The Weird Week in Review
Bear-safety Lecture Interrupted by Bear
Last Friday, Yellowstone National Park bear biologist Kerry Gunther and park spokesman Dan Hottle were being filmed by a CNN news crew about bear safety. While recording the segment, they spotted a hiker and a black bear nearby. The bear was walking toward the edge of the water, and the frightened hiker jumped into the water. A group of kayakers helped the hiker, Erin Prophet, back to land. The bear was minding its own business and did not appear to pose a threat. Gunther said the incident was only memorable because the news crew was present.
North Dakota May Not be a State
Looking at the fine print, 82-year-old John Rolczynski of Grand Forks, North Dakota found evidence that North Dakota might not legally be one of the United States. When the state was founded in 1889, the state constitution did not conform to federal requirements, which say the governor and other officials must take an oath of office. Rolczynski pointed out the mistake 16 years ago, and finally the matter may be resolved, as State Senator Tim Mathern has introduced a bill to correct the state constitution. The matter will be put to North Dakota voters in the spring.
Driver Wore Colander for License Photo
Citing religious reasons, Niko Alm demanded the right to wear a colander on his head for his driver's license photo in Vienna, Austria. He is a pastafarian, or a member of the Church of the Flying Spaghetti Monster. He was granted his request by licensing officials -but that doesn't mean pastafarianism is recognized as an official religion by the state. A police spokesman said that the pasta strainer Alm wore on his head did not violate any license rules, which merely state that a driver's whole face must be clearly visible in the photo. Therefore, a religious exemption for the headgear was not necessary.
Owl Leaves Perfect Print on Window
Sally Arnold of Kendal, Cumbria, UK, found an almost-perfect picture of an owl imprinted on her home's picture window. But the owl itself was nowhere to be found.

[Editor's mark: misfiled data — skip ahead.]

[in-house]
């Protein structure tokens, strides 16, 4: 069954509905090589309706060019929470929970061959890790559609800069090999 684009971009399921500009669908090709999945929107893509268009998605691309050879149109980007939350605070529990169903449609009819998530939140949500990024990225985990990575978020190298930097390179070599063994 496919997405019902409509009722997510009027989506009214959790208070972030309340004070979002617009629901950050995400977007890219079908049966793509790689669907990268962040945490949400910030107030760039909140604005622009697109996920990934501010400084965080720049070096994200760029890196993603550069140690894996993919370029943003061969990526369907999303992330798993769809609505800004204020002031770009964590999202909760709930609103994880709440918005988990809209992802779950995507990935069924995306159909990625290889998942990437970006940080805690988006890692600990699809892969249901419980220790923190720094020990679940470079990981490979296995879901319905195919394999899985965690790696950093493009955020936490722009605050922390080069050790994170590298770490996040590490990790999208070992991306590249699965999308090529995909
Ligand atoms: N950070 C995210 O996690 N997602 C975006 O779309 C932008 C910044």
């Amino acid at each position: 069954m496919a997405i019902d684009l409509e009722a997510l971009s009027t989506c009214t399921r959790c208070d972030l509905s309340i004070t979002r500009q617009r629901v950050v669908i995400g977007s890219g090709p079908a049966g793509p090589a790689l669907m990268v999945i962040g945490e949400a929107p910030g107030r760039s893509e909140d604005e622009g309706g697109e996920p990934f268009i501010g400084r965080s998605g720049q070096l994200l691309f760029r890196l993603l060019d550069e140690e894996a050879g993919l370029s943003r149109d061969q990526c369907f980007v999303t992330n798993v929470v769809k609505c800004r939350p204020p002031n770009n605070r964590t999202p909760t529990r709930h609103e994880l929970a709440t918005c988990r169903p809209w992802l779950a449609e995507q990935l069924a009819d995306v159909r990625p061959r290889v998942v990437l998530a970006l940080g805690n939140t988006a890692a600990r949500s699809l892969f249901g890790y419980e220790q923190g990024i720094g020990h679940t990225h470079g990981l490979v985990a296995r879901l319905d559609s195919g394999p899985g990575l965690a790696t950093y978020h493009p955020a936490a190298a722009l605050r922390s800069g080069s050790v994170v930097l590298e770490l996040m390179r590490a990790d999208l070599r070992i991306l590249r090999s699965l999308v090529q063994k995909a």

The bird had apparently crashed into the window of Sally Arnold's Kendal home, leaving the bizarre image - complete with eyes, beak and feathers.
Experts said the silhouette was left by the bird's "powder down" - a substance protecting growing feathers.
The detailed picture leaves the "impression" that the crash was pretty hard, but the bird left no feathers behind, and so was assumed to have flown away on its own.
Man Reports Marijuana Theft to Police
Twenty-year-old Max Fleck called Chicago police and reported that he had been robbed by three men who entered his apartment. He said the men hit him and his 19-year-old friend and left with two pounds of marijuana and a laptop computer. One of the intruders had been to the apartment earlier that evening. When police arrived at the crime scene, they found more narcotics and arrested Fleck on two counts of possession of a controlled substance and two counts of marijuana possession.
Town Sings Songs to Soothe Angry Elves
Townspeople in Bolungarvik, Iceland were upset that a new tunnel and avalanche barrier required the use of dynamite. They believed the explosions bothered the "hidden folk and elves" who subsequently began playing pranks such as rolling rocks down the hills. Seers asked Bolungarvik officials to apologize to the unseen spirits, but they refused. So, to placate the hidden people, who were never consulted about the construction, a ceremony was held and songs were sung. Heavy machinery was shut off during the rites, then crews went back to work on the avalanche barrier afterward.
Hiring Strippers for Funerals
One entertainment option for funerals in Taiwan is the Electric Flower Car, a lighted stage on which young women will strip to their underwear. The show is more common in rural areas, and the performers also sing for the mourners and onlookers. Reasons given for the strippers vary, from pleasing the lower gods or distracting ghosts to having a funeral that the deceased would have enjoyed.